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Import competition, employment and wage in US manufacturing: new evidence from multivariate panel cointegration analysis

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  • Avik Chakrabarti

Abstract

This paper examines whether employment and wages in the US manufacturing sector exhibit any long-run relationship with import competition. The results based on a multivariate panel cointegration analysis of observations on 12 two-digit SIC manufacturing industries over the period from the third quarter of 1982 to the fourth quarter of 1992 indicate that US manufacturing employment does not bear a long-run relationship with import competition but manufacturing wage does. While the long-run correlation between import price and manufacturing wage is found to be sector sensitive panel estimation reveals a highly significant negative correlation between import price and manufacturing wage.

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Bibliographic Info

Article provided by Taylor & Francis Journals in its journal Applied Economics.

Volume (Year): 35 (2003)
Issue (Month): 13 ()
Pages: 1445-1449

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Handle: RePEc:taf:applec:v:35:y:2003:i:13:p:1445-1449

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  1. James Levinsohn, 1995. "CARWARS: Trying to Make Sense of U.S.-Japan Trade Frictions in the Automobile and Automobile Parts Markets," NBER Working Papers 5349, National Bureau of Economic Research, Inc.
  2. Grossman, Gene M & Levinsohn, James A, 1989. "Import Competition and the Stock Market Return to Capital," American Economic Review, American Economic Association, vol. 79(5), pages 1065-87, December.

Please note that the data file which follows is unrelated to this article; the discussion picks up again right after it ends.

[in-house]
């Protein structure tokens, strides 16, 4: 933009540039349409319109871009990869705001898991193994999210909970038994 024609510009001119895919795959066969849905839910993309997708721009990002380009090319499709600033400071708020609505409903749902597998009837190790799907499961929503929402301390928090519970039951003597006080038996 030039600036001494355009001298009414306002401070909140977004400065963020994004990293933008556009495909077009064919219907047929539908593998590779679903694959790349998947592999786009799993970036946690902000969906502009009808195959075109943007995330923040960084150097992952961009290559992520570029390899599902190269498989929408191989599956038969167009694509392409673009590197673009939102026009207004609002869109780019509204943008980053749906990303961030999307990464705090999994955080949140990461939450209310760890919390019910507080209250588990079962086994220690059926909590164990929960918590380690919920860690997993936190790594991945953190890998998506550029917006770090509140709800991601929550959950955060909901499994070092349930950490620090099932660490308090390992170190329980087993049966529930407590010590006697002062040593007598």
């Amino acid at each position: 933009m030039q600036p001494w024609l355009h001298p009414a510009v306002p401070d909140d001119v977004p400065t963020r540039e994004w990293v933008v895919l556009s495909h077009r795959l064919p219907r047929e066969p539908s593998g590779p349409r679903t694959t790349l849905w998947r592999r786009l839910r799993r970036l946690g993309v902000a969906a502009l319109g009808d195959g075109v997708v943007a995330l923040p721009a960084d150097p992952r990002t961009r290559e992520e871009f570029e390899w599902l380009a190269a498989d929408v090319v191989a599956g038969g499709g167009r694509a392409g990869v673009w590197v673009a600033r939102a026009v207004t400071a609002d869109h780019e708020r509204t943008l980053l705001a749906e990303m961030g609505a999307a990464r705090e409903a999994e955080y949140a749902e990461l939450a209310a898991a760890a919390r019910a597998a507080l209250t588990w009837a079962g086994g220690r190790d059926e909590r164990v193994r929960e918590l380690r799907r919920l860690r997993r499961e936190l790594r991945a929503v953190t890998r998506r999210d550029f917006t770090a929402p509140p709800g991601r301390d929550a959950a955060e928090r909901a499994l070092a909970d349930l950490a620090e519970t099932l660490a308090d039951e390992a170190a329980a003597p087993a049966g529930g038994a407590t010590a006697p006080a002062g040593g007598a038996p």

3. Leamer, Edward E. & Levinsohn, James, 1995. "International trade theory: The evidence," Handbook of International Economics, in: G. M. Grossman & K. Rogoff (ed.), Handbook of International Economics, edition 1, volume 3, chapter 26, pages 1339-1394 Elsevier.
  4. Peter C.B. Phillips & Hyungsik R. Moon, 1999. "Linear Regression Limit Theory for Nonstationary Panel Data," Cowles Foundation Discussion Papers 1222, Cowles Foundation for Research in Economics, Yale University.
  5. Pasaran, M.H. & Im, K.S. & Shin, Y., 1995. "Testing for Unit Roots in Heterogeneous Panels," Cambridge Working Papers in Economics 9526, Faculty of Economics, University of Cambridge.
  6. Peter Pedroni, 1999. "Critical Values for Cointegration Tests in Heterogeneous Panels with Multiple Regressors," Department of Economics Working Papers 2000-02, Department of Economics, Williams College.
  7. Engle, Robert F & Granger, Clive W J, 1987. "Co-integration and Error Correction: Representation, Estimation, and Testing," Econometrica, Econometric Society, vol. 55(2), pages 251-76, March.
  8. Gene M. Grossman, 1984. "Imports as a Cause of Injury: The Case of the U.S. Steel Industry," NBER Working Papers 1494, National Bureau of Economic Research, Inc.
  9. Peter Pedroni, 2000. "Fully Modified OLS for Heterogeneous Cointegrated Panels," Department of Economics Working Papers 2000-03, Department of Economics, Williams College.
  10. Levinsohn, James, 1999. "Employment responses to international liberalization in Chile," Journal of International Economics, Elsevier, vol. 47(2), pages 321-344, April.
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Cited by:
  1. Bahmani-Oskooee, Mohsen & Chakrabarti, Avik, 2005. "Openness, size, and the saving-investment relationship," Economic Systems, Elsevier, vol. 29(3), pages 283-293, September.
  2. Abdulnasser Hatemi-J & Manuchehr Irandoust, 2006. "The response of industry employment to exchange rate shocks: evidence from panel cointegration," Applied Economics, Taylor & Francis Journals, vol. 38(4), pages 415-421.

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